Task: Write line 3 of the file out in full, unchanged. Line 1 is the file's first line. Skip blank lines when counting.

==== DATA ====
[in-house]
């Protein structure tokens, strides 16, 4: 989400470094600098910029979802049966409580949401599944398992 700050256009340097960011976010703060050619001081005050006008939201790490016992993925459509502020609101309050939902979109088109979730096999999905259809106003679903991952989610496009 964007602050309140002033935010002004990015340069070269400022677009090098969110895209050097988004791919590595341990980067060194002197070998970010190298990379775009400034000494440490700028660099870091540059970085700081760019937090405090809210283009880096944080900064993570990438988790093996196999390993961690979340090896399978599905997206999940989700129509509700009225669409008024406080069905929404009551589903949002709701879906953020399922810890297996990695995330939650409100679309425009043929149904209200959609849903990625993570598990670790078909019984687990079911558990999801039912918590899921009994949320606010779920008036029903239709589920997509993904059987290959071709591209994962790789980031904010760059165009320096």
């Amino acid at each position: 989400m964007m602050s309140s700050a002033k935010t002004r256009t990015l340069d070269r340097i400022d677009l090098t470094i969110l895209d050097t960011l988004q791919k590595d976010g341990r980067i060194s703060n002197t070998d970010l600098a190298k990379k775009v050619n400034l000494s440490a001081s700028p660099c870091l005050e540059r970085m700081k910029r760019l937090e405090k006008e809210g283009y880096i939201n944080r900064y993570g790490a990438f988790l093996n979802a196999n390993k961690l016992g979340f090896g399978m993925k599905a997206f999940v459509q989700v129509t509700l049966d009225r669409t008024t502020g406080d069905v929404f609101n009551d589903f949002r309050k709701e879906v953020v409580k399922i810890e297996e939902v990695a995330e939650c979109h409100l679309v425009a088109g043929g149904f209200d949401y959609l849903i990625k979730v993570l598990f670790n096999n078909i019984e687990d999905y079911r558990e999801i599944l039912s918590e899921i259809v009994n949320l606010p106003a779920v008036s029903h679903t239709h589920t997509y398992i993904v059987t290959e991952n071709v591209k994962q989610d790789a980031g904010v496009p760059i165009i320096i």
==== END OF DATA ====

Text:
């Amino acid at each position: 989400m964007m602050s309140s700050a002033k935010t002004r256009t990015l340069d070269r340097i400022d677009l090098t470094i969110l895209d050097t960011l988004q791919k590595d976010g341990r980067i060194s703060n002197t070998d970010l600098a190298k990379k775009v050619n400034l000494s440490a001081s700028p660099c870091l005050e540059r970085m700081k910029r760019l937090e405090k006008e809210g283009y880096i939201n944080r900064y993570g790490a990438f988790l093996n979802a196999n390993k961690l016992g979340f090896g399978m993925k599905a997206f999940v459509q989700v129509t509700l049966d009225r669409t008024t502020g406080d069905v929404f609101n009551d589903f949002r309050k709701e879906v953020v409580k399922i810890e297996e939902v990695a995330e939650c979109h409100l679309v425009a088109g043929g149904f209200d949401y959609l849903i990625k979730v993570l598990f670790n096999n078909i019984e687990d999905y079911r558990e999801i599944l039912s918590e899921i259809v009994n949320l606010p106003a779920v008036s029903h679903t239709h589920t997509y398992i993904v059987t290959e991952n071709v591209k994962q989610d790789a980031g904010v496009p760059i165009i320096i």